This book has super cute illustrations and a great storyline that explores the process of making friends, belonging, and loneliness.
It tells the story of how sometimes it takes a while to find the right friends, but that it’s important not to give up trying! Here is the YouTube version of the author reading the story.
Here’s how I would teach it in the classroom to accompany the Small Act Big Impact 21-Day Kindness Challenge:
- Before reading the book, I would ask the students to define what a friend is through A/B partner work or as a group.
- Then, I would ask students to describe a time they made a new friends and identify some of the feelings that they felt. Making friends can be a vulnerable process; make sure to validate each share-out. Write these feelings onto an anchor chart, the board, or a shared document.
- Next, I would ask the students to think about different ways to make friends. Students could do this in partners, writing their answers on sticky notes or more informally in the group setting.
- During the reading, I would make sure to do a Think-Aloud to high-light some of the feelings associated with rejection when you are navigating the difficult waters of making and maintaining friends. Ask the students to make connections to their own lives.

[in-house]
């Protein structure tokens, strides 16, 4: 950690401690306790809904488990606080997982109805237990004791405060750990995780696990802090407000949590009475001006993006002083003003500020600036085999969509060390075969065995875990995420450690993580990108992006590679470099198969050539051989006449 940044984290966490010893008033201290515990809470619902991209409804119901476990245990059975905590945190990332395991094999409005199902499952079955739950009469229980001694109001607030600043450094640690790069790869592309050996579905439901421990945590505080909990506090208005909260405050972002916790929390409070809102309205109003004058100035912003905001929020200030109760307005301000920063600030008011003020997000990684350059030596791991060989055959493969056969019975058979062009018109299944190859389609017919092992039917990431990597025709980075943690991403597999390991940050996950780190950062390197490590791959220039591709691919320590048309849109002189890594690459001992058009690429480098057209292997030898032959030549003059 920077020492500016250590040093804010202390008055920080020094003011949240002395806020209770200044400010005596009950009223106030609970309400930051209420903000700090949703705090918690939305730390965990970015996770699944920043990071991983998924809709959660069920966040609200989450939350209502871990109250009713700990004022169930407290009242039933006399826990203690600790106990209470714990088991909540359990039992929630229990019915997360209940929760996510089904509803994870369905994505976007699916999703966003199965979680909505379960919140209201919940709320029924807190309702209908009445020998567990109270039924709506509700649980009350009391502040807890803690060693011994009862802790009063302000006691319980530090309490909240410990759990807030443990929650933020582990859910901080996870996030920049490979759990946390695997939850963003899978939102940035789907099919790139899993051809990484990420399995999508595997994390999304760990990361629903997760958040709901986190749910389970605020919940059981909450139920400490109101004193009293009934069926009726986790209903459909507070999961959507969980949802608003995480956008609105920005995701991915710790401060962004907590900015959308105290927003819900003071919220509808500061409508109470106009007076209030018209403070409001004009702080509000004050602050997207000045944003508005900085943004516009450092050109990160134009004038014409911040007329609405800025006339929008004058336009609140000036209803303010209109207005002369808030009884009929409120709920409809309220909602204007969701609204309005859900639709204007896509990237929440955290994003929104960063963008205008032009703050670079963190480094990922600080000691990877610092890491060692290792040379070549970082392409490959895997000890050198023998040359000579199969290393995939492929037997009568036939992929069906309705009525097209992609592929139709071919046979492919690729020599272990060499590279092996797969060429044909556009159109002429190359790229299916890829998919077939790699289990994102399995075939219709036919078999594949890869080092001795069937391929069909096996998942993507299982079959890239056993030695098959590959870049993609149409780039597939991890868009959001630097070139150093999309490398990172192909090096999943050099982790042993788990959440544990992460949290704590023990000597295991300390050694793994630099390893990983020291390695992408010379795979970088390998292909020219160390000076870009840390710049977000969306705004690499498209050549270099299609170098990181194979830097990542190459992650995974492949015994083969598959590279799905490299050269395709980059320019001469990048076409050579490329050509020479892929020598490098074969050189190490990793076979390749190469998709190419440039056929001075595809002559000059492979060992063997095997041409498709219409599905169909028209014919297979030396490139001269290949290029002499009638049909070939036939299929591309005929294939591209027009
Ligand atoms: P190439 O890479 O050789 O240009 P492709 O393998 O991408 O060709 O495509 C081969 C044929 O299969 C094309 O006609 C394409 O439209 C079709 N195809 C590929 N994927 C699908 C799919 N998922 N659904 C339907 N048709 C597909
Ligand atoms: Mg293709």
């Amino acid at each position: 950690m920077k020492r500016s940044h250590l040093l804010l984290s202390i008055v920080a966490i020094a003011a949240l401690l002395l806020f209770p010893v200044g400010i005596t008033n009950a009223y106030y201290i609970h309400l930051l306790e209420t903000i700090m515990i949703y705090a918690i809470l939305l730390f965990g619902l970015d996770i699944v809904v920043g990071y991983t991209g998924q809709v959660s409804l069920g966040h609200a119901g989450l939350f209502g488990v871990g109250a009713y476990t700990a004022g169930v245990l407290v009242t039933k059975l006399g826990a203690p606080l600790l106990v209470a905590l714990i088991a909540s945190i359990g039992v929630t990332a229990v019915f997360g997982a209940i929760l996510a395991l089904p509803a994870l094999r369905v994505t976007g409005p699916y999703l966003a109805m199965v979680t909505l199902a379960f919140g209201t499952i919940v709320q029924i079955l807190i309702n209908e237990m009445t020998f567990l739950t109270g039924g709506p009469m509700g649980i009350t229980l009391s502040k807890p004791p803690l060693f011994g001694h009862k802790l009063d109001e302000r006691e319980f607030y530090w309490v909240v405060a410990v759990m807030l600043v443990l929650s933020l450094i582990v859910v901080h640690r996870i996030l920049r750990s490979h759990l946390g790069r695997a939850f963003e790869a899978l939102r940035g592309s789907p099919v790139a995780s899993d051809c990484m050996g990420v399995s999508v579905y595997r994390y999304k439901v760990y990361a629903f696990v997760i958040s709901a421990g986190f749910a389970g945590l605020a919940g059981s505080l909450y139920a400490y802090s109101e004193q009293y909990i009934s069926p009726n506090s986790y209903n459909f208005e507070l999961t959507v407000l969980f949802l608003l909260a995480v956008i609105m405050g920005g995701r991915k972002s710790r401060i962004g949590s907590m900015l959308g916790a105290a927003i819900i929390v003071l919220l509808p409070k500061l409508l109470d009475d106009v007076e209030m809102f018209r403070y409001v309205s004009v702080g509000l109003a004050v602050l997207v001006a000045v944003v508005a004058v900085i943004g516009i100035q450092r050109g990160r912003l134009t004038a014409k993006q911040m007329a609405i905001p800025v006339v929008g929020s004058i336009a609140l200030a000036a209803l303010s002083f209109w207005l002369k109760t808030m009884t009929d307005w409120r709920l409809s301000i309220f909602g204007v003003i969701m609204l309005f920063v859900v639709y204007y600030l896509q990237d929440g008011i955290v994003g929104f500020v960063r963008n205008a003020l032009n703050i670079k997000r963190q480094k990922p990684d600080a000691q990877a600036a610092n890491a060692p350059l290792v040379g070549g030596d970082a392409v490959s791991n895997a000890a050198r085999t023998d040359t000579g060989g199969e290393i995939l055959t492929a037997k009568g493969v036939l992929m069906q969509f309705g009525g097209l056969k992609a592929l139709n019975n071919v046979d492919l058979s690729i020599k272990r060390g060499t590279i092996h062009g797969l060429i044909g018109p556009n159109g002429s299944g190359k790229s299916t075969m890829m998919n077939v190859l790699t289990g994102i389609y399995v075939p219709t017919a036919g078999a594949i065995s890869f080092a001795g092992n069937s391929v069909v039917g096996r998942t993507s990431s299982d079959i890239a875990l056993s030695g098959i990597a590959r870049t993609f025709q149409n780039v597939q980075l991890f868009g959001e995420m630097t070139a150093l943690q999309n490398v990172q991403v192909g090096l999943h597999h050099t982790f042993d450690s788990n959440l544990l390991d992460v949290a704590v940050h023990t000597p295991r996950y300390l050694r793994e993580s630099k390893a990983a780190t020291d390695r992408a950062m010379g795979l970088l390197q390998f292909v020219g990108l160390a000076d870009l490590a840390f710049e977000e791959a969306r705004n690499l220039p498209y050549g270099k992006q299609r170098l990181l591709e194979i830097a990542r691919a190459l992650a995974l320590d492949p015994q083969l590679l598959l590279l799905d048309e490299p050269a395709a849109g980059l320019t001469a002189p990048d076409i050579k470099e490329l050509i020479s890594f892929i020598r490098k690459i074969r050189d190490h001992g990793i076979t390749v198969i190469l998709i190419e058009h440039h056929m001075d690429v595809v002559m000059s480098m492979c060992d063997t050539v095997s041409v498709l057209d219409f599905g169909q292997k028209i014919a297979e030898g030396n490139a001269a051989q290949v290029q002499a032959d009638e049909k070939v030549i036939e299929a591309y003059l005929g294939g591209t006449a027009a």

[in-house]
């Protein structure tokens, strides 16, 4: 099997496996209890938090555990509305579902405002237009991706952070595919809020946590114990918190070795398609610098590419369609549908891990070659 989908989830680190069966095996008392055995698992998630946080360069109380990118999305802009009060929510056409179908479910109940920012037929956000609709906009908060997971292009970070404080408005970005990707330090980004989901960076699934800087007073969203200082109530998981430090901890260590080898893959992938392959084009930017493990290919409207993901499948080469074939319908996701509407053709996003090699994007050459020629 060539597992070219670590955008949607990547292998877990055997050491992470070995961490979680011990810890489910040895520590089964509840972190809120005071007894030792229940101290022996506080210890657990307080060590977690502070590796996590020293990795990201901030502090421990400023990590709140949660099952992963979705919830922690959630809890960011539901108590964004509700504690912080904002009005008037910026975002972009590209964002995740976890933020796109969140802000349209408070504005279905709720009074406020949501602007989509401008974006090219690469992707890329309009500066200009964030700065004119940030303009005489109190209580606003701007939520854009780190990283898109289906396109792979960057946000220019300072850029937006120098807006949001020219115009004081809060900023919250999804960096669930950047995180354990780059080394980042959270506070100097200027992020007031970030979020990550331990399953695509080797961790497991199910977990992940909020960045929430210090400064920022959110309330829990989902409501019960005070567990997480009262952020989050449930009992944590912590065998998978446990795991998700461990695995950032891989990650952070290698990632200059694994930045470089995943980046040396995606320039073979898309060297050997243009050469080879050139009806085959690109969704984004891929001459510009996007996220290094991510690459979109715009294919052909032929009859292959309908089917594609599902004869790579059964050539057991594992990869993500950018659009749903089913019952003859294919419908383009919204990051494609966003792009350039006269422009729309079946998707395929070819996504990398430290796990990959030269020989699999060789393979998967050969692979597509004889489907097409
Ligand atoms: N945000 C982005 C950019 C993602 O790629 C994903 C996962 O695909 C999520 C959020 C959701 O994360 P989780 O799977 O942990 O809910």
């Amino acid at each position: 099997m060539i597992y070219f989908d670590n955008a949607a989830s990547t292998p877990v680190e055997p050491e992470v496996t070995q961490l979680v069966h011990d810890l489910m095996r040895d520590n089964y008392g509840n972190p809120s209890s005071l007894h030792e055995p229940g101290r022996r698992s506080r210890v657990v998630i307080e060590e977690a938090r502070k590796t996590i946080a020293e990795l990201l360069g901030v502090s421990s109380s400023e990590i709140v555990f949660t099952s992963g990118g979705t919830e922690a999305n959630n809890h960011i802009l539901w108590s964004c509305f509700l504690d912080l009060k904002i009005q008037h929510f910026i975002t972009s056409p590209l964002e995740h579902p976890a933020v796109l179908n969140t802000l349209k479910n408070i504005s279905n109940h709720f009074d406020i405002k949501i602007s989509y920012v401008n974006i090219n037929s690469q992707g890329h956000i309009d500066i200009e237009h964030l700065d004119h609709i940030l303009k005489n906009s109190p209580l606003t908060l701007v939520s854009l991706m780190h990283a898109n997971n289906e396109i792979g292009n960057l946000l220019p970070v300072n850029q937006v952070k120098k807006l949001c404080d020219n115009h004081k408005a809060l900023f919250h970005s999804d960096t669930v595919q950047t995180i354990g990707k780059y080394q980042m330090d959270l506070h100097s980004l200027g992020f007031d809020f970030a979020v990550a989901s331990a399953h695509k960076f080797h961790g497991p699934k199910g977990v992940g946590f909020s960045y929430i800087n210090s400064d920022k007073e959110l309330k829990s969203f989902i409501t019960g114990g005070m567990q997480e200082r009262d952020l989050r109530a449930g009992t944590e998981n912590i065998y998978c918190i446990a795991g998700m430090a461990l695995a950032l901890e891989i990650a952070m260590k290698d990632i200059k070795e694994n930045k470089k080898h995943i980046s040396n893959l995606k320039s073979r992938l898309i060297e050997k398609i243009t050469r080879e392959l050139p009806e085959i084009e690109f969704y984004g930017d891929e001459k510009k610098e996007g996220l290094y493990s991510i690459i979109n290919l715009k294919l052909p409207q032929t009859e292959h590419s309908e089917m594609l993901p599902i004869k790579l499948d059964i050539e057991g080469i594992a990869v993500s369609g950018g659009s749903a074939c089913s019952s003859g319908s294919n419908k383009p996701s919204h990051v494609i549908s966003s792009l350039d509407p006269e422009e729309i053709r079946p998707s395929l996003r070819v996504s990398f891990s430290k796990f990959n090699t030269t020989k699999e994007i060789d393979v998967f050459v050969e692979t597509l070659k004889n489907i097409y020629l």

- After the reading, over the next three days, I might explore any or all of the three following writing prompts (click on each title or image for the backline master).
- You might want to organize a bake-off and make some cupcakes for individuals in your school, as part of a fundraiser for an important cause, or to share with local businesses and community organizations.
Write about a time you were not a good friend (This could be a very powerful tool for reflection and restitution.
Leave a comment below to share how you used and adapted this lesson for your classroom! I always get inspired by people’s stories and the things they do. You might just inspire someone today!
Feel free to check out the rest of my website for my blog, additional tangible challenge ideas, journal template, videos-links, bios to cool people who influenced the challenge with their ideas, and the science behind the SABI challenge (peer-reviewed journal articles linked).